The owner of a rail terminal in British Columbia’s Interior says a lawsuit launched by the Bonaparte First Nation is a “collateral attack” on the company’s “numerous” grants, permits, and licenses to operate the expanding facility.
The nation’s claim filed last month alleges the facility operated by Ashcroft Terminal Ltd. has been developed without proper consultation, while unearthing and disturbing human remains on the nation’s ancestral territory.
The Bonaparte First Nation alleges it was misled about the full scope of the terminal’s expansion plans, “adamantly” denying ever receiving the full build-out details, the nation’s lawyer Jason Gratl said.
In its response filed in British Columbia Supreme Court earlier this month, the company denies misleading Bonaparte, saying it “extensively engaged” the nation over its development plans as well as “archeological issues of concern.”
The terminal services railway traffic on a 130-hectare property at the intersection of track networks owned by CP Rail and CN Rail, a “strategic” location that contains a tank farm, container storage, and other infrastructure,the response says.
The property about 300 kilometres northeast of Vancouver has had various owners since the mid-1860s, the company says, claiming in its response that the First Nation has never challenged any legal authorization permitting the facility’s development in nearly two decades.
The terminal’s expansion has been dependent upon customer demand and capacity requirements, building out as needed over the years since 2005, it says.
“That is the nature of such an inland port terminal,” the response states. “As the Ashcroft Terminal acquires customers, and by extension the capacity demands of those customers increase, corresponding development of Ashcroft Terminal ensues. Client demand dictates the scope of the Ashcroft Terminal.”
The First Nation’s claim says the site was home to a historical village dating back thousands of years, a place of spiritual and cultural significance with “numerous” burials.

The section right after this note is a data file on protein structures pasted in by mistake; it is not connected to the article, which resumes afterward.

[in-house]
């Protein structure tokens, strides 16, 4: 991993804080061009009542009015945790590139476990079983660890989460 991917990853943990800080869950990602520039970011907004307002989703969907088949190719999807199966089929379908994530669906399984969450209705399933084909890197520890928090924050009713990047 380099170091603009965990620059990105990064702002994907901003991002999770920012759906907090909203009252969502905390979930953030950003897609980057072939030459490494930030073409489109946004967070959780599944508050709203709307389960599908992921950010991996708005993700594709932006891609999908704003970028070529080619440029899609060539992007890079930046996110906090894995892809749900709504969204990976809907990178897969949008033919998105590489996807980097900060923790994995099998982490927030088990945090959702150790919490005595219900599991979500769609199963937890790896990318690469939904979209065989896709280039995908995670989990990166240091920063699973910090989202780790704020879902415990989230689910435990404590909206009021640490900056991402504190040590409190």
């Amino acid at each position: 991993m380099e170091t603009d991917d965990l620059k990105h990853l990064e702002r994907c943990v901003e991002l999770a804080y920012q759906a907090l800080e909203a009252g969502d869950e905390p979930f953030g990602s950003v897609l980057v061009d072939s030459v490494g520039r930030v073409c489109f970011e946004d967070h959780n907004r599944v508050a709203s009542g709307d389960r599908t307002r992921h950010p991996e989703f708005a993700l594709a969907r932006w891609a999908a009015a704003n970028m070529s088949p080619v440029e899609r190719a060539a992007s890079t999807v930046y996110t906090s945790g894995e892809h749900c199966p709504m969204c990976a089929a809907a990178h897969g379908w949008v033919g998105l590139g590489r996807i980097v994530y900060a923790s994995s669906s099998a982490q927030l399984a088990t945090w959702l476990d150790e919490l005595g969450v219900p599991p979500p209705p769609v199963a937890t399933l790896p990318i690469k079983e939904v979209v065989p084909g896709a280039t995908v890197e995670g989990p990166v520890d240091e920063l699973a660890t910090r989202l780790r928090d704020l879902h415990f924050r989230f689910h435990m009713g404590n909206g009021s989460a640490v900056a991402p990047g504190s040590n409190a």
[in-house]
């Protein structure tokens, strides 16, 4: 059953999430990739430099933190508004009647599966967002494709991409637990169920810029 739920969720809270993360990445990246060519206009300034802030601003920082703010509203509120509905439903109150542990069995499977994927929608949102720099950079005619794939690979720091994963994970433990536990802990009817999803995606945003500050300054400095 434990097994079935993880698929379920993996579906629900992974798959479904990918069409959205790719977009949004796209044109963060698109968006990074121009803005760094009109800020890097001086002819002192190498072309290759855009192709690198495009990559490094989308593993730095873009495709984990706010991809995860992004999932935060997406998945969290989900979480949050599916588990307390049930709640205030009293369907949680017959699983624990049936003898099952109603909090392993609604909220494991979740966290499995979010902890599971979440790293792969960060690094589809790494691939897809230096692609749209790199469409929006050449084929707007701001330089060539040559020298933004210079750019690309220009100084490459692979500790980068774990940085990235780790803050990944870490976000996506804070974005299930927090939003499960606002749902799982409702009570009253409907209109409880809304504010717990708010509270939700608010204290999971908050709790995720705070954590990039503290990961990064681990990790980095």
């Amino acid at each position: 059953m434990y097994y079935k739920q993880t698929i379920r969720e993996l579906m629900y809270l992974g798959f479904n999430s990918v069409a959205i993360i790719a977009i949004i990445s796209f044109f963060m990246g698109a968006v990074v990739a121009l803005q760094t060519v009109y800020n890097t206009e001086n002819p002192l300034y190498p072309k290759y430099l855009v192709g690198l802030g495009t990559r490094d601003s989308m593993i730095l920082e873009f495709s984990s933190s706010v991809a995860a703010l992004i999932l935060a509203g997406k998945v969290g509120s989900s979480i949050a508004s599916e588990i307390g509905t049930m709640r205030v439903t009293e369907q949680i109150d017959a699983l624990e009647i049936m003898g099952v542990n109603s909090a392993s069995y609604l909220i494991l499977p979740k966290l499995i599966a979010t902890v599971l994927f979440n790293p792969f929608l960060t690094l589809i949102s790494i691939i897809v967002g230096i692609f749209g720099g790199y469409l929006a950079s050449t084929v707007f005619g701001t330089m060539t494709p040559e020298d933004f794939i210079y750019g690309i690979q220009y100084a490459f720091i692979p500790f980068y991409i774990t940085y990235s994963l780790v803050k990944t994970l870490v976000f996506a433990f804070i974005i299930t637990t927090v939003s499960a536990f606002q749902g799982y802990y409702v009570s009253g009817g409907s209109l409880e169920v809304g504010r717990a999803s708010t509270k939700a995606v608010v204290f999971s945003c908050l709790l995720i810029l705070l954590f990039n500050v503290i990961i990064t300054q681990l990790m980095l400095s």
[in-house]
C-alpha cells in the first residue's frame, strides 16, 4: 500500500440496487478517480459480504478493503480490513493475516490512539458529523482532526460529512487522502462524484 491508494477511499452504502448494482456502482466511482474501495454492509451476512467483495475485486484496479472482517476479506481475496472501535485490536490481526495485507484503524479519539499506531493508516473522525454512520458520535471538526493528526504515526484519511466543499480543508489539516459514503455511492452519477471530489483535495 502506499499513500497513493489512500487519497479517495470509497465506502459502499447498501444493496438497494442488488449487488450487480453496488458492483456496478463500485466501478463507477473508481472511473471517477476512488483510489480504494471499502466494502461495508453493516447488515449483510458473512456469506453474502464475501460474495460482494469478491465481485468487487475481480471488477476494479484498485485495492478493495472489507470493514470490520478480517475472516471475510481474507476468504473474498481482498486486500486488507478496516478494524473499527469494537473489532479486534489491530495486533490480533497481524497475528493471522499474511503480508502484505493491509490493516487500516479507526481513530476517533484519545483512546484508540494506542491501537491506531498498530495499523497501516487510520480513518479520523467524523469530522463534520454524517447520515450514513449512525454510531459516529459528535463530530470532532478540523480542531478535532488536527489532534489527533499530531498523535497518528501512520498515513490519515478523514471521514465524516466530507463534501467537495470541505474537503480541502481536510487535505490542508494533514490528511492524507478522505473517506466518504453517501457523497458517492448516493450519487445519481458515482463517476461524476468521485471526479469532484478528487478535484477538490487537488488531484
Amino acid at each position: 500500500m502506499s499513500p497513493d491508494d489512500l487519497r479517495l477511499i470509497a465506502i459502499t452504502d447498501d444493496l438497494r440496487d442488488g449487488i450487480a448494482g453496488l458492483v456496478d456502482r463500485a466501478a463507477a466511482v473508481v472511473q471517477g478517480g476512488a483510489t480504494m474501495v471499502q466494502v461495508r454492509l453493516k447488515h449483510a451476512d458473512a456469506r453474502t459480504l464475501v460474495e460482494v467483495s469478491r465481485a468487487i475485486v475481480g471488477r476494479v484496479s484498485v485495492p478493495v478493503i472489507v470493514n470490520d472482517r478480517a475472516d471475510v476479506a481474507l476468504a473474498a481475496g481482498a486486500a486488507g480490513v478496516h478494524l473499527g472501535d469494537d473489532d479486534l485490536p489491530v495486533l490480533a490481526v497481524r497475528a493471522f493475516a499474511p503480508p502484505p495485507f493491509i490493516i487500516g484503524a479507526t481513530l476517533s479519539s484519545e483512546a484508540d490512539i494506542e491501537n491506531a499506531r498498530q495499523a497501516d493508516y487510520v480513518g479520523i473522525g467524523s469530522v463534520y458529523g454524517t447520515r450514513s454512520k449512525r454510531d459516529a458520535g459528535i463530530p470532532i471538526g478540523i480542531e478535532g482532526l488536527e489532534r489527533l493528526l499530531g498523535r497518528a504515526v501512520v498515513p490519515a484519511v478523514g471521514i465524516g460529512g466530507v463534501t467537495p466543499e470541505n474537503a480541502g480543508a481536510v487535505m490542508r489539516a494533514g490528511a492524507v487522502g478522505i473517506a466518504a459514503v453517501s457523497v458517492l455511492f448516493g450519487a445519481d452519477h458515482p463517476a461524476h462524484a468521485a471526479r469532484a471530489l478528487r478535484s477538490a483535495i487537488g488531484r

Development on the property has unearthed human remains and significant items, with dozens of archeologists spending thousands of hours at the site, court documents say.
Ashcroft Terminal says archeologists hired by the company had worked alongside those affiliated with the First Nation for years, but the relationship took a turn in June 2021, when protesters staged a hunger strike on the property.
The protesters from Bonaparte wanted to hold a blessing ceremony after human remains were discovered on the site, the company’s response says.
Company representatives and the First Nation agreed on a reburial plan, and participated in a “unity horse ride” the following day, it says.
Ashcroft Terminal claims it hasn’t dealt with any human remains found on the site without the nation’s input.
The company and the band also began months of negotiations to formalize the terms of a “long-term relationship agreement,” but Ashcroft Terminal says the First Nation stopped responding when the company shared a draft agreement last November.
The company denies Bonaparte’s claims of Aboriginal rights and title over the terminal property and says the development work is lawful and properly disclosed.
Ashcroft Terminal’s response also disputes Bonaparte’s claims under the United Nations Declaration on the Rights of Indigenous Peoples, which compels signatory states to “seek to enable the access and/or repatriation of ceremonial objects and human remains in their possession through fair, transparent and effective mechanisms developed in conjunction with Indigenous Peoples concerned.”
The company’s response denies that the UN declaration and related legislation in B.C. “form the basis of any cause of action or claim known to the law.”
The B.C. legislature unanimously passed legislation in November 2019 to align the province’s laws with the declaration.
The Bonaparte lawsuit seeks unspecified damages, several declarations, and an injunction to halt construction and development activity on the site.
None of the allegations have been tested in court, and no hearings have been set as the First Nation awaits responses from the B.C. and federal governments, which are also named as defendants in the suit, Bonaparte’s lawyer said Friday.
Darryl Greer, The Canadian Press